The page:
• 42.
    Sänger - van de Griend, Cari
    et al.
    Uppsala University, Disciplinary Domain of Medicine and Pharmacy, Faculty of Pharmacy, Department of Medicinal Chemistry, Analytical Pharmaceutical Chemistry.
    Hedeland, Ylva
    Uppsala University, Disciplinary Domain of Medicine and Pharmacy, Faculty of Pharmacy, Department of Medicinal Chemistry, Analytical Pharmaceutical Chemistry.
    Pettersson, Curt
    Uppsala University, Disciplinary Domain of Medicine and Pharmacy, Faculty of Pharmacy, Department of Medicinal Chemistry, Analytical Pharmaceutical Chemistry.
    Capillary Electrophoresis: an Attractive Technique for Chiral Separations2013In: Chromatography Today, ISSN 1752-8070, Vol. 6, no 2, p. 32-37Article, review/survey (Refereed)
  • 43. Videhult Pierre, Pernilla
    et al.
    Haglöf, Jakob
    Uppsala University, Disciplinary Domain of Medicine and Pharmacy, Faculty of Pharmacy, Department of Medicinal Chemistry, Analytical Pharmaceutical Chemistry.
    Linder, Birgitta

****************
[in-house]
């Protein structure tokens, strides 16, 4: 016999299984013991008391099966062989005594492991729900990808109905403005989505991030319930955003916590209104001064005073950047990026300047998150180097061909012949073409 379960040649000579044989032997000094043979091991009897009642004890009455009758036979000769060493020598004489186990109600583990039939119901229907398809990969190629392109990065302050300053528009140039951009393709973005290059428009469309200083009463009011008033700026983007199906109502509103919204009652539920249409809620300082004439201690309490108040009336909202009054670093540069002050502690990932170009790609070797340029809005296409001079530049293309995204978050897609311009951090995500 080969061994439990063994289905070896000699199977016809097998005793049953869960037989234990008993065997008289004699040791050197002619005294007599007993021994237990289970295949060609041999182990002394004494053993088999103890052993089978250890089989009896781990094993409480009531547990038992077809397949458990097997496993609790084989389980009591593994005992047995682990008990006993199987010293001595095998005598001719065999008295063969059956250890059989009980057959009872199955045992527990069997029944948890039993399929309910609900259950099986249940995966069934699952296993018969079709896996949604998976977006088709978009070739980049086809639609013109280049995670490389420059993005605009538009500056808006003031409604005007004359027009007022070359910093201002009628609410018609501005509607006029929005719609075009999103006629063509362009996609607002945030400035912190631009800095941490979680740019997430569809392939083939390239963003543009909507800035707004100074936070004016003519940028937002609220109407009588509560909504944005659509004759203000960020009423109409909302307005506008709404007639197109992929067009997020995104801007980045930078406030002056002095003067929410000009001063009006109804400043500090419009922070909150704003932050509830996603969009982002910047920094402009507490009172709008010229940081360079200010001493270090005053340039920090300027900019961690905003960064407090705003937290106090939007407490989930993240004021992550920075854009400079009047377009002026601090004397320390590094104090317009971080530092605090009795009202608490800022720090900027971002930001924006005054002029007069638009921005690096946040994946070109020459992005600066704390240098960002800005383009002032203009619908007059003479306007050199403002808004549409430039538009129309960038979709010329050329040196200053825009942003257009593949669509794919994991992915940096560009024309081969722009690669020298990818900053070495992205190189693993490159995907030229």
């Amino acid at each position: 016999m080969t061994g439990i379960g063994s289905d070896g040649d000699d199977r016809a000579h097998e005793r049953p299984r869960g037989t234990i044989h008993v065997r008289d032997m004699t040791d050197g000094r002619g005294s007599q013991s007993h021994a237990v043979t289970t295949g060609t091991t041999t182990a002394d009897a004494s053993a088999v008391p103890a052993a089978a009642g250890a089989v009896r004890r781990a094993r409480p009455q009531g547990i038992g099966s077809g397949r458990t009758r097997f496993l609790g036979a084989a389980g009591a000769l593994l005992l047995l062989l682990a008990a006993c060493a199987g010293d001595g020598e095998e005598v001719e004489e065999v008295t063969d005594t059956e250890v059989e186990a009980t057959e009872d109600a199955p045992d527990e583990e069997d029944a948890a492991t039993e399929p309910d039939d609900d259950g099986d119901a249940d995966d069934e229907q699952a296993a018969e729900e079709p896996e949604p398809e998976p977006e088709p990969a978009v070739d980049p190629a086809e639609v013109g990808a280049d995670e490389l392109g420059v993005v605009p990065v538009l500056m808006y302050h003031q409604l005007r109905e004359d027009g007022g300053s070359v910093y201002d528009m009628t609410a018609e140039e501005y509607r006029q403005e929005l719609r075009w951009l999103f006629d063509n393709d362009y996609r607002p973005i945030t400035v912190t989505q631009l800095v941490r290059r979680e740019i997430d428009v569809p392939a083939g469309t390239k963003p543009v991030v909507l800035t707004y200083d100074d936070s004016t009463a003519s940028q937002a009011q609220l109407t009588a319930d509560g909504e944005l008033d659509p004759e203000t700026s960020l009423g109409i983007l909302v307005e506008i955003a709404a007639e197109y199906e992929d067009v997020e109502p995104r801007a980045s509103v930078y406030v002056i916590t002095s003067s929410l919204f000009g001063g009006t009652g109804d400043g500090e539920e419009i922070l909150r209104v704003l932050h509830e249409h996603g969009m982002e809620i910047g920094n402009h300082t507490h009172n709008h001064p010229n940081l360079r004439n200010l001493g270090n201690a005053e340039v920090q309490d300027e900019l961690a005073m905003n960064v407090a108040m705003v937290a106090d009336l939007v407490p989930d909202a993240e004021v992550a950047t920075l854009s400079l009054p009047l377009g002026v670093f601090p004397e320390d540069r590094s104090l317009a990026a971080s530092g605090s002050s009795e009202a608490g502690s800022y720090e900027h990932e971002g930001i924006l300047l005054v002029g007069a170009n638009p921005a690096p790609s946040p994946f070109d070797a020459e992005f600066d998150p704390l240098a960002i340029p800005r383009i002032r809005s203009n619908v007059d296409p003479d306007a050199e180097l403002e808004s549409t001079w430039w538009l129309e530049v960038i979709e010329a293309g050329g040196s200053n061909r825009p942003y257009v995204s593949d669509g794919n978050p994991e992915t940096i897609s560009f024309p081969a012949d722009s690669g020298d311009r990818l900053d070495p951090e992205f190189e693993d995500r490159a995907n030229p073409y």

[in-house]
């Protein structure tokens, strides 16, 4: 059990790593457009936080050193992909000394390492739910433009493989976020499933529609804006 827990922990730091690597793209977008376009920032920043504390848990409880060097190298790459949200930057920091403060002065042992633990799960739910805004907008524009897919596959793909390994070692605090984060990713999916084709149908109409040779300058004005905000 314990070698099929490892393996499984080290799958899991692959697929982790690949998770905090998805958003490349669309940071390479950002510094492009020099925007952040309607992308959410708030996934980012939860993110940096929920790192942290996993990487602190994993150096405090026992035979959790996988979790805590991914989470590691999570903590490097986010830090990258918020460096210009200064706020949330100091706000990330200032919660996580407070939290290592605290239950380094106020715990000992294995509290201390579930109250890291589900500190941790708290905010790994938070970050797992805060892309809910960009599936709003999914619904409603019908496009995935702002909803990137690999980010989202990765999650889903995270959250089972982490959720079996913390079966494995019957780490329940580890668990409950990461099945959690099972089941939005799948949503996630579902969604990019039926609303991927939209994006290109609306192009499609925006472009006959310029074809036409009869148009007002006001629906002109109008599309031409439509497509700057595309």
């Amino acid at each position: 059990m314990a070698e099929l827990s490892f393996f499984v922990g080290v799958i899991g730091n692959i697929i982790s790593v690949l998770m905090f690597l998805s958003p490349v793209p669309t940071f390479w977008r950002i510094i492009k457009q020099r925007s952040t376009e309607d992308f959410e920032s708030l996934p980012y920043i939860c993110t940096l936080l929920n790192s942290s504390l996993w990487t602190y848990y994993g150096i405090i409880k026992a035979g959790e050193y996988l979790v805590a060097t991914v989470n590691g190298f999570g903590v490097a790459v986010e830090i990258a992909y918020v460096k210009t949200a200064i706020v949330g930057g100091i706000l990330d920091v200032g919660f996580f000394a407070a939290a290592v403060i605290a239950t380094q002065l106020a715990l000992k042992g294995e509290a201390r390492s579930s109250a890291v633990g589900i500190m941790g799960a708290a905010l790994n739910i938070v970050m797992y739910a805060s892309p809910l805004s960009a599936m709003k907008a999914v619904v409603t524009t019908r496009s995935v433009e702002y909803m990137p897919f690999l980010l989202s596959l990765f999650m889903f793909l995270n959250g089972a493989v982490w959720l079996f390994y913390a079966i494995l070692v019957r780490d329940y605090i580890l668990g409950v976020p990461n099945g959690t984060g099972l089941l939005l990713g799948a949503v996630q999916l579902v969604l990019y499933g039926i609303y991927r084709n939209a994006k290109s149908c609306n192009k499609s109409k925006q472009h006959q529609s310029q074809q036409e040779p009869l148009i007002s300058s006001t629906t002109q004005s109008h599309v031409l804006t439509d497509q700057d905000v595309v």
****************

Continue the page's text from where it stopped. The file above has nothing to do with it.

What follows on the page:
Engskog, Mikael K R
    Uppsala University, Disciplinary Domain of Medicine and Pharmacy, Faculty of Pharmacy, Department of Medicinal Chemistry, Analytical Pharmaceutical Chemistry.
    Arvidsson, Torbjörn
    Uppsala University, Disciplinary Domain of Medicine and Pharmacy, Faculty of Pharmacy, Department of Medicinal Chemistry, Analytical Pharmaceutical Chemistry.
    Pettersson, Curt
    Uppsala University, Disciplinary Domain of Medicine and Pharmacy, Faculty of Pharmacy, Department of Medicinal Chemistry, Analytical Pharmaceutical Chemistry.
    Laurell, Göran
    Ototoxicity of Cisplatin Correlates with Changes in Blood Antioxidant Status2014Conference paper (Other academic)
1 - 43 of 43